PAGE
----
But for those who are just beginning their search for a career, such variety can be a double-edged sword. "Physics opens a lot of doors, but no main one," says Fran Laughton, director of teaching and resources in Bath's department of physics. "There's no default option as there is in, say, chemistry, where the pharmaceutical industry is a major employer."
Richard Budd, who advises physics and engineering students at Cardiff University's careers centre, puts it in stronger terms. "Physics is often presented as a master subject, but in reality there are so many little specialized avenues you can go down that students may not be prepared for the world of work in general," he says. "There are a very limited number of jobs out there where an ability to do quantum mechanics is actually needed." Because of this, Budd says, physics students often need help to articulate exactly what skills they can offer employers.
When I asked careers officers what physics students should do to make themselves more attractive to employers, their answer was unanimous: find a placement, internship or some other form of work experience (see "A head start: work placements" below). With a few exceptions, though, work placements are aimed at first- and second-year students. Suppose you are already in your final year, I ask Hay, or you have missed the deadlines for a placement this summer. What can the careers office do for you then?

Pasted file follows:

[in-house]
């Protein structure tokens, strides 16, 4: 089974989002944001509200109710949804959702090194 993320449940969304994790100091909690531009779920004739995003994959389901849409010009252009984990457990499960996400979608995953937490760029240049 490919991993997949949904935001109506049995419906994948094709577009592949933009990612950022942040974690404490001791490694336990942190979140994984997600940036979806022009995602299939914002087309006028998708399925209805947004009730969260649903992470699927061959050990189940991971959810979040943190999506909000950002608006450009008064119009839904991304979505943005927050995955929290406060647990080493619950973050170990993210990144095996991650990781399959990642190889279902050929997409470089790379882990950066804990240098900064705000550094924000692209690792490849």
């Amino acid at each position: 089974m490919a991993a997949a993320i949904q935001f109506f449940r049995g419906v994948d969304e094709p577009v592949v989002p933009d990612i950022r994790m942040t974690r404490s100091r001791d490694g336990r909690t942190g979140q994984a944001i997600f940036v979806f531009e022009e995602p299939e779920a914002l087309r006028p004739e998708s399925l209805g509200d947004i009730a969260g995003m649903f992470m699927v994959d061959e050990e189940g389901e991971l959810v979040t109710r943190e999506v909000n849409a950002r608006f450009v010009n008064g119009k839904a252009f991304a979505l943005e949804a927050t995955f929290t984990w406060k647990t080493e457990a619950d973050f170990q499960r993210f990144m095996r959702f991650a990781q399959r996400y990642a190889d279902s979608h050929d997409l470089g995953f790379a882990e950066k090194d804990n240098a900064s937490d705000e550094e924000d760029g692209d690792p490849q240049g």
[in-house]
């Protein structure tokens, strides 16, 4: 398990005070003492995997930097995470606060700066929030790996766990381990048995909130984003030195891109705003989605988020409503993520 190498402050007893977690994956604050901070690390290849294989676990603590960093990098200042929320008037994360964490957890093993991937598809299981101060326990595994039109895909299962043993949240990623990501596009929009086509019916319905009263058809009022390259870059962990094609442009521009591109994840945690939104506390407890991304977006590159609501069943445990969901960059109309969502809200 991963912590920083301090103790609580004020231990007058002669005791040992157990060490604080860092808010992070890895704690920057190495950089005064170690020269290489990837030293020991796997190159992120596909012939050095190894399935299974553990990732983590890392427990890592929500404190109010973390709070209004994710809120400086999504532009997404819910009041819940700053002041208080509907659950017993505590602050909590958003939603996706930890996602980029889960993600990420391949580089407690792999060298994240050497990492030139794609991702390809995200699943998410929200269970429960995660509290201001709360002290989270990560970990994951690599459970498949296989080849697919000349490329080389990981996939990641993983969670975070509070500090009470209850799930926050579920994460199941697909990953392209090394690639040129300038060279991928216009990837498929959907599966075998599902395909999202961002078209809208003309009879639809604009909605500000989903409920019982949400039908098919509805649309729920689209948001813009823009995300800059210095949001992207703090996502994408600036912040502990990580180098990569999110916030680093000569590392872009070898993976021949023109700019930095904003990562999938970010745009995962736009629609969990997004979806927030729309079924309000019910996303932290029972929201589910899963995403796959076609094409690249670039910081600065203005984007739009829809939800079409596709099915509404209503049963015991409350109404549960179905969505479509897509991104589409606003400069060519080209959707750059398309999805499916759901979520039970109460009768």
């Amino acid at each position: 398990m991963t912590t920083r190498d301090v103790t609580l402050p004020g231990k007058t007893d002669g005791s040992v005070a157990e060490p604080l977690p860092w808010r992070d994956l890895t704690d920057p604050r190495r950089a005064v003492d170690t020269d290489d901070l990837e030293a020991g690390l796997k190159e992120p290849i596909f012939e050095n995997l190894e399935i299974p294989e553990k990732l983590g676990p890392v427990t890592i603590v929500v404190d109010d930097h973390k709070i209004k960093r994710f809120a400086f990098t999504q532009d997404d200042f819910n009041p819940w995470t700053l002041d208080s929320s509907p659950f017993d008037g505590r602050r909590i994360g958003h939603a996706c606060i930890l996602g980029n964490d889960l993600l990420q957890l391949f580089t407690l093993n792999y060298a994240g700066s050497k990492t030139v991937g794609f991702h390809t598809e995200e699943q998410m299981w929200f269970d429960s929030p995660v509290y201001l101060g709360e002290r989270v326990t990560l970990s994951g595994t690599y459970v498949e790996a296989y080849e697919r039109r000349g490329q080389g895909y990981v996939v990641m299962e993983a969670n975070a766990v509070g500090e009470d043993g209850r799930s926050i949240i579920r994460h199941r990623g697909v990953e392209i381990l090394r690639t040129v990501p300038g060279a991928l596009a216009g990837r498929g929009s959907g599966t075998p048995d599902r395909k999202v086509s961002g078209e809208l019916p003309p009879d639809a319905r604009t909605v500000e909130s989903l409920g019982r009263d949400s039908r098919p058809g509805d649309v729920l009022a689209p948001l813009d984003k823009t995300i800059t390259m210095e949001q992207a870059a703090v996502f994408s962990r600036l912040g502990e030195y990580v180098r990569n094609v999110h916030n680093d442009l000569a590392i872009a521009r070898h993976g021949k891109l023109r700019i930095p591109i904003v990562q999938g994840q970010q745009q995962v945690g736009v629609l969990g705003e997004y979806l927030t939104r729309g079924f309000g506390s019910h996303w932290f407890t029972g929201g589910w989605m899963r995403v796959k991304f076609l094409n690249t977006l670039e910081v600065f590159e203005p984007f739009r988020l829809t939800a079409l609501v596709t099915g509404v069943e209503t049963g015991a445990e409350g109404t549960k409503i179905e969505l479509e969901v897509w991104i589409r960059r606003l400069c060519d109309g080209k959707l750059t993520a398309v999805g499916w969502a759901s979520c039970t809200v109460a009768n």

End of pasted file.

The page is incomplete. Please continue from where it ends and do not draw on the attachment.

The answer, it seems, is "plenty". For students who already know what they want to do, the careers centre is a good place to get help with the technical aspects of job-hunting, such as putting together a CV or writing a personal statement for a postgraduate course. Some students also request help with finding jobs in a particular geographic area, says Penny Law, a careers advisor at the University of St Andrews. This is particularly important for postgraduates, she adds, because they are more likely to have spouses and children.